Jefferson Historical Society

New historical society forms, buys old Trinity Epsicopal Parish building

In towns and villages across the country historic buildings are rapidly disappearing. Jefferson has seen it's fair share of historic buildings disappear. One only has to look at the old village maps to see the changes that have taken place over the many years.

In summer of 2005 Jefferson was in danger of losing yet another historic building, the Trinity Episcopal Church located on East Jefferson Street. The tiny church was originally built by parishioners in 1876 and remodeled in 1895.

An addition to the building was added in 1961 to accommodate a Sunday School and kitchen. The church also contained a huge M.P. Moller organ built in 1873.

The building was bought by The Henderson Memorial Library in 1999 to give the library room to expand in the future. In 2005 the library could no longer afford the upkeep on the building, and there was strong opposition from the community to sell the building to someone outside the village.

The Henderson Memorial Library Board asked for proposals for on what to do with the building in the summer and fall of 2005.

The board was hoping that an organization would either buy the building and the land or buy the building and move is from the property. There were a few offers but none that satisfied both the purchaser's and the library's requirements.

In November of 2005 the board decided to put the Trinity Church and its land up for sale to the public in general. The organ was also placed for sale on an internet site.

At the same time a group of concerned citizens from Jefferson and the surround areas joined together to start the Jefferson Historical Society.

Jefferson residents and historians Norma Waters and Barbara Hamilton were elected president and vice president of the new society. Jean Carlson was elected secretary.

The first action by the new society was to save the Trinity Church and its organ. Donations poured into the society from everywhere including California.

New members were added to the rolls daily.

On Nov. 18 the organ was sold to a New Jersey man who dismantled the historic instrument and moved it to his home.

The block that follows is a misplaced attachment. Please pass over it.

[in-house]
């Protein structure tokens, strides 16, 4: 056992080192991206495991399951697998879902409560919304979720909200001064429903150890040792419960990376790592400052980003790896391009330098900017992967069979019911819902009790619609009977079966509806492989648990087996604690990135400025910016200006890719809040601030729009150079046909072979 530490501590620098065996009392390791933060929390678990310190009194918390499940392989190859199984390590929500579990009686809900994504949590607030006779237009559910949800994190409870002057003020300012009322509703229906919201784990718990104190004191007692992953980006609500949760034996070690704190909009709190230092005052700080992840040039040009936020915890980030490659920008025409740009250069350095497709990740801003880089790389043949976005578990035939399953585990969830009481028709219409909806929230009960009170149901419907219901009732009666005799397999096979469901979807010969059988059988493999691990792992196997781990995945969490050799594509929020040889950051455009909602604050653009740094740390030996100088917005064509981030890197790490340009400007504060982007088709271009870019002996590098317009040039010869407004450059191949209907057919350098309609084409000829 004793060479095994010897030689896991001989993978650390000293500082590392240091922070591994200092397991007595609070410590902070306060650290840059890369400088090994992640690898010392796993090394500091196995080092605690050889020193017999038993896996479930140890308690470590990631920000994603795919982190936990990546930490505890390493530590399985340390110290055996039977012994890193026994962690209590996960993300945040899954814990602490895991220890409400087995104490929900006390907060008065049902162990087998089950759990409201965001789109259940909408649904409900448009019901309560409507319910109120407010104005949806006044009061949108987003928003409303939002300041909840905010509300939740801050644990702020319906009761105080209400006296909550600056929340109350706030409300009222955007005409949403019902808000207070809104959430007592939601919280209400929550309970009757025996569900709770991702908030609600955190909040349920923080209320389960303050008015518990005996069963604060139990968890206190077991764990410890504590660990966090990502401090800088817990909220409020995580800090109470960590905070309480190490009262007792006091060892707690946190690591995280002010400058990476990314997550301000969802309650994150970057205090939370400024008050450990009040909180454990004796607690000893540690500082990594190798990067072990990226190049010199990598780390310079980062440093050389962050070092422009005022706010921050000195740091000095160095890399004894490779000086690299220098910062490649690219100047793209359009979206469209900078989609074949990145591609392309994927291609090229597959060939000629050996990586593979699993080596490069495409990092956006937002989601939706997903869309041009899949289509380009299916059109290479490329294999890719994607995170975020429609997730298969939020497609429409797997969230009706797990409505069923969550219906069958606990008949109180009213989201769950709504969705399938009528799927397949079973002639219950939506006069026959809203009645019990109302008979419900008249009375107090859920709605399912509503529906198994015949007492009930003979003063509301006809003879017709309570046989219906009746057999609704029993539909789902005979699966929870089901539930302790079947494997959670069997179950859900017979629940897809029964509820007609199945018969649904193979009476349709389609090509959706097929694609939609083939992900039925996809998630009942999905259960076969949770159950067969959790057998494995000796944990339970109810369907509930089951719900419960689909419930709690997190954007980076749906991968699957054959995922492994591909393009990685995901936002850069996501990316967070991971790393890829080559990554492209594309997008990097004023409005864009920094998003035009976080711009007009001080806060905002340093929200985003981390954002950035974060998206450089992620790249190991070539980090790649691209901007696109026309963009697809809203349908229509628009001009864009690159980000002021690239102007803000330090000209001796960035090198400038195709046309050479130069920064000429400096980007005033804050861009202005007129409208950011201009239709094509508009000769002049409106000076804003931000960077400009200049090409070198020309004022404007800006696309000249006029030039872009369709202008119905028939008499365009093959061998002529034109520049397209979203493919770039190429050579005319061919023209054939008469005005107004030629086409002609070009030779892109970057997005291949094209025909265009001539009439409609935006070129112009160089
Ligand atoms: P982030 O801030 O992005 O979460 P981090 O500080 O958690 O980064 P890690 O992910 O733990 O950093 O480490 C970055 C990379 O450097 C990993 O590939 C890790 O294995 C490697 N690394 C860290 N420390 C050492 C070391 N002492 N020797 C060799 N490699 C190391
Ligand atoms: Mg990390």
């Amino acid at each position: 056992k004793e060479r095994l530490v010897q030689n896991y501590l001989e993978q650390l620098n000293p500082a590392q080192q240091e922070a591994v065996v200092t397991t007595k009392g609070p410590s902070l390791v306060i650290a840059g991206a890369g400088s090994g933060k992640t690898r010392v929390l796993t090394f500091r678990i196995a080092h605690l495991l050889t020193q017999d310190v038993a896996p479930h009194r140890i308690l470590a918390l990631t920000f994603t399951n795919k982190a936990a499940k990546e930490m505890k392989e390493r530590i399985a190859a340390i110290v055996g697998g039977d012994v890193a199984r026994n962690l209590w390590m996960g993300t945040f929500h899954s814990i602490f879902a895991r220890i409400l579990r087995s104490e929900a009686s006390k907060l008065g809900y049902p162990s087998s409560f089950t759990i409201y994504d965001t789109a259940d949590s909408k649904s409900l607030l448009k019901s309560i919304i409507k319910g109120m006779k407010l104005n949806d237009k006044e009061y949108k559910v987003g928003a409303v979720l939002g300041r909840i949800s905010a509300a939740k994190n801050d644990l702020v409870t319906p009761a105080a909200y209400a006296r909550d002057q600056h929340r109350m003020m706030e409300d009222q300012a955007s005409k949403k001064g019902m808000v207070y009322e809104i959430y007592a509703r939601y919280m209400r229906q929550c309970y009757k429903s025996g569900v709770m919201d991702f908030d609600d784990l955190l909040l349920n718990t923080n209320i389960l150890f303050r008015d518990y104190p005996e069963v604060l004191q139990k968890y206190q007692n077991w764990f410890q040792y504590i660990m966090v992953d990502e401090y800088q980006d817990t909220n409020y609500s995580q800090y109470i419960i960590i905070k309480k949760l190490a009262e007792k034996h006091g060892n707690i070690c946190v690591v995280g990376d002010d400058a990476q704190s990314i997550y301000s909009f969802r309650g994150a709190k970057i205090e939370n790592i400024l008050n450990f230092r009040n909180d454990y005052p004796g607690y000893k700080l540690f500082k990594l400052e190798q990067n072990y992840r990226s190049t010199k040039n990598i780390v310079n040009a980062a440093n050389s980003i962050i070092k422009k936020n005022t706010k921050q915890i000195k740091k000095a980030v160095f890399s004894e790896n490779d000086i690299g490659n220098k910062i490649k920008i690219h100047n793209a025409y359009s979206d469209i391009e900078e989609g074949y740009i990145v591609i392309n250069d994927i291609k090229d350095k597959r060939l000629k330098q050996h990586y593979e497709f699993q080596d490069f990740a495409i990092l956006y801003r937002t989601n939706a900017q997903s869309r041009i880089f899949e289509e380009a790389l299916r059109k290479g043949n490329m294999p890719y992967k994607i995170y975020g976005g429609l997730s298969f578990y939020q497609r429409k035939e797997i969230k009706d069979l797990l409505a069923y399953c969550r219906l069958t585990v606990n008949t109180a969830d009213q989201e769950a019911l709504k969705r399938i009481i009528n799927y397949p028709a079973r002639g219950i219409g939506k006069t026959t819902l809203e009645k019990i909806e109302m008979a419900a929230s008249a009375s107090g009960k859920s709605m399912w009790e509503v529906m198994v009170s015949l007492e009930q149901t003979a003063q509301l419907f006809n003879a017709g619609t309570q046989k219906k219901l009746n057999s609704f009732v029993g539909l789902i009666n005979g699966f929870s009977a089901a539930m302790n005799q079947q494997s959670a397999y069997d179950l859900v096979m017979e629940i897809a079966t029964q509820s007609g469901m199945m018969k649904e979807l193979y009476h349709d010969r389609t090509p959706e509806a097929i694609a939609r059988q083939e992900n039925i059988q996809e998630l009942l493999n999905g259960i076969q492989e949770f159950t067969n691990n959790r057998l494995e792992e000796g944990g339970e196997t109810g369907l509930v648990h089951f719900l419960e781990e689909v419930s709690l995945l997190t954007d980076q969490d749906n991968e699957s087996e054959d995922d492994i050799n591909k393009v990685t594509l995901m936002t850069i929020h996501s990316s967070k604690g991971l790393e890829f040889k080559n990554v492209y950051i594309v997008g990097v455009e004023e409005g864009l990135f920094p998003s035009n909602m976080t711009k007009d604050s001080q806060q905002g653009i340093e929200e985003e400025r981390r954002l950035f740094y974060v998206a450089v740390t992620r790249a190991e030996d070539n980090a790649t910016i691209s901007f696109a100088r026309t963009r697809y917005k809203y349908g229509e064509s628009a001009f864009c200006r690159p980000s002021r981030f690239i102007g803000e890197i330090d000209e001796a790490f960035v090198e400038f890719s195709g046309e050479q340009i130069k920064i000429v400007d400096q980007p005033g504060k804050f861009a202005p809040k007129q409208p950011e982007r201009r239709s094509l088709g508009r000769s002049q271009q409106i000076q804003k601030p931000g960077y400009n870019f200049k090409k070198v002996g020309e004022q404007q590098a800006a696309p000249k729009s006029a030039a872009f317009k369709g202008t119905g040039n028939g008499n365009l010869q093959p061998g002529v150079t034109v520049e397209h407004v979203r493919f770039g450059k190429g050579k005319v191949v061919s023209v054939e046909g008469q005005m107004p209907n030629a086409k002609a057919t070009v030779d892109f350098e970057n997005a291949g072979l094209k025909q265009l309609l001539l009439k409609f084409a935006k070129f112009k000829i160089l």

On Dec. 2 Henderson Library Board hired a real estate agent to sell the building.

It gave the Jefferson Historical Society 45 days to become an officially tax exempt, non-profit organization and raise enough money to purchase the historical church. After the 45 days were up the society or any other group interested in purchasing the building would have to go through the real estate agent.

Just a few days before the deadline of Jan. 15 the Jefferson Historical Society was granted their tax exempt status and was able to raise enough money to make the first payment on the Trinity Church.

An easement was granted to the library to expand its driveway into the Trinity Church property.

Although the organ is gone, the church still has its original stain glass windows, wood floor and original pews.

The plan is to restore the front of the church and us it as place to educate the public and tourists about the rich history in Jefferson and the surround areas.

The back of the building will be used to house a research library and display historical items.

The historical society has already had offers of historical photographs and other memorabilia for the church.

A stain glass expert has offered to look at the unusual windows and plan for special events and other activities are already scheduled months in advance, including a reenactment of the Wade/Woodbury Wedding.